It’s one thing when a famous person happens to have a drug habit. It’s something else altogether when society—and the celebrity, for that matter—cannot figure out where the person stops being a person and becomes just another drug user.
In Willie Nelson’s third book, Roll Me Up and Smoke Me When I Die, the reader is treated to a very sad forward by co-writer Kinky Friedman in which Nelson’s life is compared to the Virgin birth before sharing how the singer/songwriter wrote new lyrics on the discards of feminine hygiene supplies and vomit bags, as well as several attempts at bragging about how much marijuana Nelson uses. It quickly goes downhill once the singer himself begins to chime in.
The book is nothing more than a stream-of-consciousness spewing of random facts and memories, without any kind of flow or reasoning. The book looked almost like a fragmented notebook that was supposed to work its way into being an actual book, only the author must have gotten too tired—or high, if the foreword is any indication—to actually get around to writing it. We’re treated to five-sentence stories about Nelson picking his nose in church until he bled, or justifications for using drugs through profanity-laced recollections. The few touching memories are scattered too far apart in the story to hold the readers’ interests.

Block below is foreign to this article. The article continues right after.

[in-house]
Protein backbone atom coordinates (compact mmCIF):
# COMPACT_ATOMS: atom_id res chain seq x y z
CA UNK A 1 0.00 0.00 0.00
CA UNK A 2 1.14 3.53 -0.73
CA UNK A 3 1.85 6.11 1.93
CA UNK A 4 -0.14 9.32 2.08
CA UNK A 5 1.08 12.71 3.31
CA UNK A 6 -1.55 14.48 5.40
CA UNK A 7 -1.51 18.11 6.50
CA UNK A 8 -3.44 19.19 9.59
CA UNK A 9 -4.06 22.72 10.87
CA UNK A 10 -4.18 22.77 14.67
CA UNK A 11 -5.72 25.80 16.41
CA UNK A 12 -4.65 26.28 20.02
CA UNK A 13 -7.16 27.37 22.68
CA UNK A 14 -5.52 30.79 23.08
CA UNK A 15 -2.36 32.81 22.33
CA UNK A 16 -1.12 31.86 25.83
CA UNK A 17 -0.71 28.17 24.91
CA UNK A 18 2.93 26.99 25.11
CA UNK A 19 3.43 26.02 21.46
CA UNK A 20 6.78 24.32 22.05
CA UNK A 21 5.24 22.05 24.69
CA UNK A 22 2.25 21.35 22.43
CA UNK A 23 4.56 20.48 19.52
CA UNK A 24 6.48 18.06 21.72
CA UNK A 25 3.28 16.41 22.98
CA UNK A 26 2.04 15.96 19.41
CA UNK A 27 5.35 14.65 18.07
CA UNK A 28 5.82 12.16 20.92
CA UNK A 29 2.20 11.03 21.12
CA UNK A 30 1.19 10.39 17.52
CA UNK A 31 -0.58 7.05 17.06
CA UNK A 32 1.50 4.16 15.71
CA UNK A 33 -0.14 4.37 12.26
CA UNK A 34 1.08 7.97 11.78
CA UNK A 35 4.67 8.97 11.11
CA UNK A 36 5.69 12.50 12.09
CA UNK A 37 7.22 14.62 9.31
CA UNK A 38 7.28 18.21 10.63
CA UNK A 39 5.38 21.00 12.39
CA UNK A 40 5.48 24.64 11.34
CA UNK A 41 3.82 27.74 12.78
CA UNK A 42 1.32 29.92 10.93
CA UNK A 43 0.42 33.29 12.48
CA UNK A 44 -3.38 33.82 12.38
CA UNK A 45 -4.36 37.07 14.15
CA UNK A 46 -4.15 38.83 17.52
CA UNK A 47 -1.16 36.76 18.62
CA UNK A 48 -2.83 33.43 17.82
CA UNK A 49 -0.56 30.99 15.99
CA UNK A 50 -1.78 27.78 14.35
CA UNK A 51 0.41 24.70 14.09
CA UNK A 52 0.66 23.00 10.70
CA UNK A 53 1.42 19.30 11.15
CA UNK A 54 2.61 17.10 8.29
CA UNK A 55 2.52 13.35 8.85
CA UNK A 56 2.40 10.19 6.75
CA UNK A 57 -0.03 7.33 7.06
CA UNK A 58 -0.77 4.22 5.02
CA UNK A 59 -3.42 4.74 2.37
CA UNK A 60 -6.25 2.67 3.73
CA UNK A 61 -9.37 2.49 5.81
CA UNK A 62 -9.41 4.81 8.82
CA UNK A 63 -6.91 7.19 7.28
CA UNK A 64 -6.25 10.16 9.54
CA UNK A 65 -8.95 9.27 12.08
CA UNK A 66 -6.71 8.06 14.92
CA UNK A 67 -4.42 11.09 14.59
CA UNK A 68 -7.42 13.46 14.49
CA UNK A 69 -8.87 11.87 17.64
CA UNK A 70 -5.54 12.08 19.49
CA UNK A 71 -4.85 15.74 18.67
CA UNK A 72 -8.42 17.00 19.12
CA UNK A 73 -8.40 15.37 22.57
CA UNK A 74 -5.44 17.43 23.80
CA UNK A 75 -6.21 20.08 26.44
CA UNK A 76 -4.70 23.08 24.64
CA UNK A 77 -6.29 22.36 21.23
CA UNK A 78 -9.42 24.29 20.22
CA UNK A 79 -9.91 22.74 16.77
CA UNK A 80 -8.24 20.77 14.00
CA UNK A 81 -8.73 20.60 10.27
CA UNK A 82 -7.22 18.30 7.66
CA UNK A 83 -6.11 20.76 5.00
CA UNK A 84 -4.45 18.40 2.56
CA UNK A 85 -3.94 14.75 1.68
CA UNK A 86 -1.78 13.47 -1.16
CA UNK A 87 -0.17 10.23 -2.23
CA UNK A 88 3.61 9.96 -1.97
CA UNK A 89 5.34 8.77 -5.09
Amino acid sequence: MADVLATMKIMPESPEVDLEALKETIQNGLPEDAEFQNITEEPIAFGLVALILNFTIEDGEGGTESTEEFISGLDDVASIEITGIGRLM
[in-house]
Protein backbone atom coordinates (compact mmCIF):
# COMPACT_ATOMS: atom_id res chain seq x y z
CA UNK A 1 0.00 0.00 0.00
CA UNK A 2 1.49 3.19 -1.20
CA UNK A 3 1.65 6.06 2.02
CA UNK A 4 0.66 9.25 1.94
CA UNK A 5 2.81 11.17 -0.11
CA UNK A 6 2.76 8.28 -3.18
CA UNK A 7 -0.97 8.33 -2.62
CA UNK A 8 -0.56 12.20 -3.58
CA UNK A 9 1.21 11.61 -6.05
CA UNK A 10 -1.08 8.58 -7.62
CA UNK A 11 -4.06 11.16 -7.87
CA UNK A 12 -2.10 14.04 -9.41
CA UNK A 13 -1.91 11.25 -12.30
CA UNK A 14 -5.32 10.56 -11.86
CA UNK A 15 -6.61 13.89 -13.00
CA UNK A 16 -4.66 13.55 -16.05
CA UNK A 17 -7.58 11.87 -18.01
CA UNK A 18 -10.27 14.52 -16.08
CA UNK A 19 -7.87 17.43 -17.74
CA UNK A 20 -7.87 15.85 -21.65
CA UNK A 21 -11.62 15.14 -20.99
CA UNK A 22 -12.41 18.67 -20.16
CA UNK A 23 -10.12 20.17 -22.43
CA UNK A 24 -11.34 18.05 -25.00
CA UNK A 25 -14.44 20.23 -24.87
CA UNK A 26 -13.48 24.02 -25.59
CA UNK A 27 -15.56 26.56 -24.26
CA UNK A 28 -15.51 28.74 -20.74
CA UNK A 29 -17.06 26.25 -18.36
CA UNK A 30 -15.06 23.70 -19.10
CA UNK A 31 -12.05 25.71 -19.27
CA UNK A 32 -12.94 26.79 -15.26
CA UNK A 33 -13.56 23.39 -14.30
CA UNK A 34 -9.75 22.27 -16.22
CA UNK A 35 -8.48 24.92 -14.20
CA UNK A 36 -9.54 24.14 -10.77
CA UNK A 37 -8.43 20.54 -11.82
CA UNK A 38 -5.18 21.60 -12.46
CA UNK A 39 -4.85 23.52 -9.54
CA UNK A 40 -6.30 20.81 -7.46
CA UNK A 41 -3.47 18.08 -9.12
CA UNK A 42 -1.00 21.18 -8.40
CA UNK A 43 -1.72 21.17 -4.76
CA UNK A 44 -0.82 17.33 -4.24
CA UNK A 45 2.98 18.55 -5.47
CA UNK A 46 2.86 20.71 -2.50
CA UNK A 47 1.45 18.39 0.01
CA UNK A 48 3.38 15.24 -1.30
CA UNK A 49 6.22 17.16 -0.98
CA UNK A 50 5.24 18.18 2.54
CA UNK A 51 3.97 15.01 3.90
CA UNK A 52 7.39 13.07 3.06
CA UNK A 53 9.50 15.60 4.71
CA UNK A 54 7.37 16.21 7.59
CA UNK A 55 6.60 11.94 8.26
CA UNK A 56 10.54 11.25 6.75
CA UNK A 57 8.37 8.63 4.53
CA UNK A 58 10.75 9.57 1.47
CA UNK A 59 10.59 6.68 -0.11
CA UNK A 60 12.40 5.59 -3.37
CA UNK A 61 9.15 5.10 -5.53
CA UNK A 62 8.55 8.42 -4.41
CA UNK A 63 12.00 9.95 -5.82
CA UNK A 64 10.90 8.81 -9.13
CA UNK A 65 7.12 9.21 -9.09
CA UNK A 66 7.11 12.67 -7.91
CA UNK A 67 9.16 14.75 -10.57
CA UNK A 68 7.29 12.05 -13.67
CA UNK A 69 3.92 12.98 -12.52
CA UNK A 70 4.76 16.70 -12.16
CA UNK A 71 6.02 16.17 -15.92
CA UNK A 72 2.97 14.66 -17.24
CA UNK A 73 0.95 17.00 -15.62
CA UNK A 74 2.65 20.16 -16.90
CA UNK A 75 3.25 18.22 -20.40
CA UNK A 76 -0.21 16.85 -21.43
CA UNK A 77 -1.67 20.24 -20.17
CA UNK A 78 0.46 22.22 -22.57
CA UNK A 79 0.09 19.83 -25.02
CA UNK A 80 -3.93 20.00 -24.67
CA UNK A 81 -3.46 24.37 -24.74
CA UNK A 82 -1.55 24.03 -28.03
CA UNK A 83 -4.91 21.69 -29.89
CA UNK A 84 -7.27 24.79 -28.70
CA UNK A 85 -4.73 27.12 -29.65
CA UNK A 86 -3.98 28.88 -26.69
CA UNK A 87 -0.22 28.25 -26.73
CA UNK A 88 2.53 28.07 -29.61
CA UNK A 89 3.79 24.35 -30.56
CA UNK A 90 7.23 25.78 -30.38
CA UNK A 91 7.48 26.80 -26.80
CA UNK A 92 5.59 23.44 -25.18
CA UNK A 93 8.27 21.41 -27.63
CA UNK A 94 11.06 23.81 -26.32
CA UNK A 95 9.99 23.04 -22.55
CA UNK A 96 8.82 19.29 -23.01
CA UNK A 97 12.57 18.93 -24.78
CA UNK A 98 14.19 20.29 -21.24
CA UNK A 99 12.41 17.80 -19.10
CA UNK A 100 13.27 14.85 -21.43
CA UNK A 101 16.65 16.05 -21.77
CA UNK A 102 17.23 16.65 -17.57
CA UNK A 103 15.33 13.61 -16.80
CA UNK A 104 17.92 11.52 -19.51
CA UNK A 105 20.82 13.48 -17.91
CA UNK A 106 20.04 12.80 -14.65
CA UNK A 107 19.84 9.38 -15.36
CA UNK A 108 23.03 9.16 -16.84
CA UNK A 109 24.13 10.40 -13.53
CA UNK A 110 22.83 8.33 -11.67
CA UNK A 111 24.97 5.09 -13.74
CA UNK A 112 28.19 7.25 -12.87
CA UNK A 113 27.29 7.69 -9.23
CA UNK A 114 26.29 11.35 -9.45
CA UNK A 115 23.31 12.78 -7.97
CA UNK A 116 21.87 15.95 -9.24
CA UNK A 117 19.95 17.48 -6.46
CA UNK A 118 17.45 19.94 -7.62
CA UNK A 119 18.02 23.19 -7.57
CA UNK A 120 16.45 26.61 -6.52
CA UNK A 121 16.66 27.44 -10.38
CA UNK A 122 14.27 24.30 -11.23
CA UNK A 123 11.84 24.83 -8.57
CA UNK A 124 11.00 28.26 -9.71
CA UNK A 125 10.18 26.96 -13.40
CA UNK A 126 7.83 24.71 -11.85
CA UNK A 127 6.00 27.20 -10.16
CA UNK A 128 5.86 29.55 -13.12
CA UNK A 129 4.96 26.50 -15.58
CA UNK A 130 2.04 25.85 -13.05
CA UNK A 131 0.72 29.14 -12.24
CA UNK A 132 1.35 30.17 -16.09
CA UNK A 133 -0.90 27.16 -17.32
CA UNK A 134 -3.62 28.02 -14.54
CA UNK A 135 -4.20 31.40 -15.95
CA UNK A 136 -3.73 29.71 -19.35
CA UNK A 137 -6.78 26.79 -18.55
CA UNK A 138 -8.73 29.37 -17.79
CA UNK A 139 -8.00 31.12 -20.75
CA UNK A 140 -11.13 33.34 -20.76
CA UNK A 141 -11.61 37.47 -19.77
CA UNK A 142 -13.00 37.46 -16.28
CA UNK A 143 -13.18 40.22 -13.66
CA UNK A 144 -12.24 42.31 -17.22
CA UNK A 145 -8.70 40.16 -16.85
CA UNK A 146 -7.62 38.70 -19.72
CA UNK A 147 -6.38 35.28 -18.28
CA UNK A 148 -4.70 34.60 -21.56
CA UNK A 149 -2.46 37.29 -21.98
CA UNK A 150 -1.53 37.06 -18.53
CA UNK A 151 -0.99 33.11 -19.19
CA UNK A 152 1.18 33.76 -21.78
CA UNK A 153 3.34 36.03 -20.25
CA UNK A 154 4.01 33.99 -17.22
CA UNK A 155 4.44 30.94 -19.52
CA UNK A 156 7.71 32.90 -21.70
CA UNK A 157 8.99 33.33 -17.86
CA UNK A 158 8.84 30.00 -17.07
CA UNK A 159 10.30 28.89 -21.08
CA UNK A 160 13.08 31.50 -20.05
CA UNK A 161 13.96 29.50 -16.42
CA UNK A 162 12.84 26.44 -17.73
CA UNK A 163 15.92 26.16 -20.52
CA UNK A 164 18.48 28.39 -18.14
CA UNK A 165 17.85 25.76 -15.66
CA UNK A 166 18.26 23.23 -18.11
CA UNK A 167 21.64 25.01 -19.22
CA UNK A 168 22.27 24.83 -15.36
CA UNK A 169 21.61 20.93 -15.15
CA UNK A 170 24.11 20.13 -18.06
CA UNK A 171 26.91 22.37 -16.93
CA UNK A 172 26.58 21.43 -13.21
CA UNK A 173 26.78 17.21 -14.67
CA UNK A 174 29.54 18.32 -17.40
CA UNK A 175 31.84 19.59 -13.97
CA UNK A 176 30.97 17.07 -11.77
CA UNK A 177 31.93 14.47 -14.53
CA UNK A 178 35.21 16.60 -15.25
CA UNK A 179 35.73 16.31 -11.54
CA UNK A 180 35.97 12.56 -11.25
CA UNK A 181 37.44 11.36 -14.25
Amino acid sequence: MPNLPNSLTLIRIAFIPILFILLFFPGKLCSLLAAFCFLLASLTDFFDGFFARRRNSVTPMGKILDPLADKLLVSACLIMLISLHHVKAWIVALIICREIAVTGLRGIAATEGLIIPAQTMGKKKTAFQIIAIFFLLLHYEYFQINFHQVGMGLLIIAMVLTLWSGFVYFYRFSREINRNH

Unfortunately, the title is misleading: the Musings from the Road part never happened. There were the occasional name drops, but otherwise, the book was severely lacking in interesting anecdotes from the world of country music and seemed to be more about the anger of a bitter man who is far from washed up, but somehow seems like he wishes to be.